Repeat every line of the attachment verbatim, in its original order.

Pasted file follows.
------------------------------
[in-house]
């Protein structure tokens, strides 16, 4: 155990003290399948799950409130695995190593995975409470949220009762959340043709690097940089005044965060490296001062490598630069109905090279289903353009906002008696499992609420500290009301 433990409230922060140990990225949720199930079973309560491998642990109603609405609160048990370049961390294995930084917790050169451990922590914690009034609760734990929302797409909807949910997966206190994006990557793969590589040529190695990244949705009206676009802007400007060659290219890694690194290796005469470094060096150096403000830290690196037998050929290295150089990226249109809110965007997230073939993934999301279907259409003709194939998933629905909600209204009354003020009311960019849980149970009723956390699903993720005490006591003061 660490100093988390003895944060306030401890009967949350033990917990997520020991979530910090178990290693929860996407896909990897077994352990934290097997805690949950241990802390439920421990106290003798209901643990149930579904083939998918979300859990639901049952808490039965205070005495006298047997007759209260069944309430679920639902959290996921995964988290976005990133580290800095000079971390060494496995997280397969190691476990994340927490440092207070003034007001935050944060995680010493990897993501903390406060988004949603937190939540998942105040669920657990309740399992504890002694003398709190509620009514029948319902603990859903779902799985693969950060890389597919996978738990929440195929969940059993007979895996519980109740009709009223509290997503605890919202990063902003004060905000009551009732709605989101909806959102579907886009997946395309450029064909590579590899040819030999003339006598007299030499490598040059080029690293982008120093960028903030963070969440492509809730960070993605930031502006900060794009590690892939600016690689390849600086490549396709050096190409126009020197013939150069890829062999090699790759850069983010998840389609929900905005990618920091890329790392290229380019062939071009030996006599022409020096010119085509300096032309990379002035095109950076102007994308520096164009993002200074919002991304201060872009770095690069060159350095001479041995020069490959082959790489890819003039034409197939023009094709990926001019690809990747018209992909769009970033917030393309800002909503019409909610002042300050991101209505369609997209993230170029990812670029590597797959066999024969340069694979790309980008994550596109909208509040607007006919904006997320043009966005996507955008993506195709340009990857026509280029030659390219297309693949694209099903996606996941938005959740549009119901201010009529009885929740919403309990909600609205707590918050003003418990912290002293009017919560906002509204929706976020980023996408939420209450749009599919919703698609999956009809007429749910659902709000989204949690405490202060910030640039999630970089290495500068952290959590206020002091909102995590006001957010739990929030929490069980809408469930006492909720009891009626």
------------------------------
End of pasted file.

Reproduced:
[in-house]
């Protein structure tokens, strides 16, 4: 155990003290399948799950409130695995190593995975409470949220009762959340043709690097940089005044965060490296001062490598630069109905090279289903353009906002008696499992609420500290009301 433990409230922060140990990225949720199930079973309560491998642990109603609405609160048990370049961390294995930084917790050169451990922590914690009034609760734990929302797409909807949910997966206190994006990557793969590589040529190695990244949705009206676009802007400007060659290219890694690194290796005469470094060096150096403000830290690196037998050929290295150089990226249109809110965007997230073939993934999301279907259409003709194939998933629905909600209204009354003020009311960019849980149970009723956390699903993720005490006591003061 660490100093988390003895944060306030401890009967949350033990917990997520020991979530910090178990290693929860996407896909990897077994352990934290097997805690949950241990802390439920421990106290003798209901643990149930579904083939998918979300859990639901049952808490039965205070005495006298047997007759209260069944309430679920639902959290996921995964988290976005990133580290800095000079971390060494496995997280397969190691476990994340927490440092207070003034007001935050944060995680010493990897993501903390406060988004949603937190939540998942105040669920657990309740399992504890002694003398709190509620009514029948319902603990859903779902799985693969950060890389597919996978738990929440195929969940059993007979895996519980109740009709009223509290997503605890919202990063902003004060905000009551009732709605989101909806959102579907886009997946395309450029064909590579590899040819030999003339006598007299030499490598040059080029690293982008120093960028903030963070969440492509809730960070993605930031502006900060794009590690892939600016690689390849600086490549396709050096190409126009020197013939150069890829062999090699790759850069983010998840389609929900905005990618920091890329790392290229380019062939071009030996006599022409020096010119085509300096032309990379002035095109950076102007994308520096164009993002200074919002991304201060872009770095690069060159350095001479041995020069490959082959790489890819003039034409197939023009094709990926001019690809990747018209992909769009970033917030393309800002909503019409909610002042300050991101209505369609997209993230170029990812670029590597797959066999024969340069694979790309980008994550596109909208509040607007006919904006997320043009966005996507955008993506195709340009990857026509280029030659390219297309693949694209099903996606996941938005959740549009119901201010009529009885929740919403309990909600609205707590918050003003418990912290002293009017919560906002509204929706976020980023996408939420209450749009599919919703698609999956009809007429749910659902709000989204949690405490202060910030640039999630970089290495500068952290959590206020002091909102995590006001957010739990929030929490069980809408469930006492909720009891009626």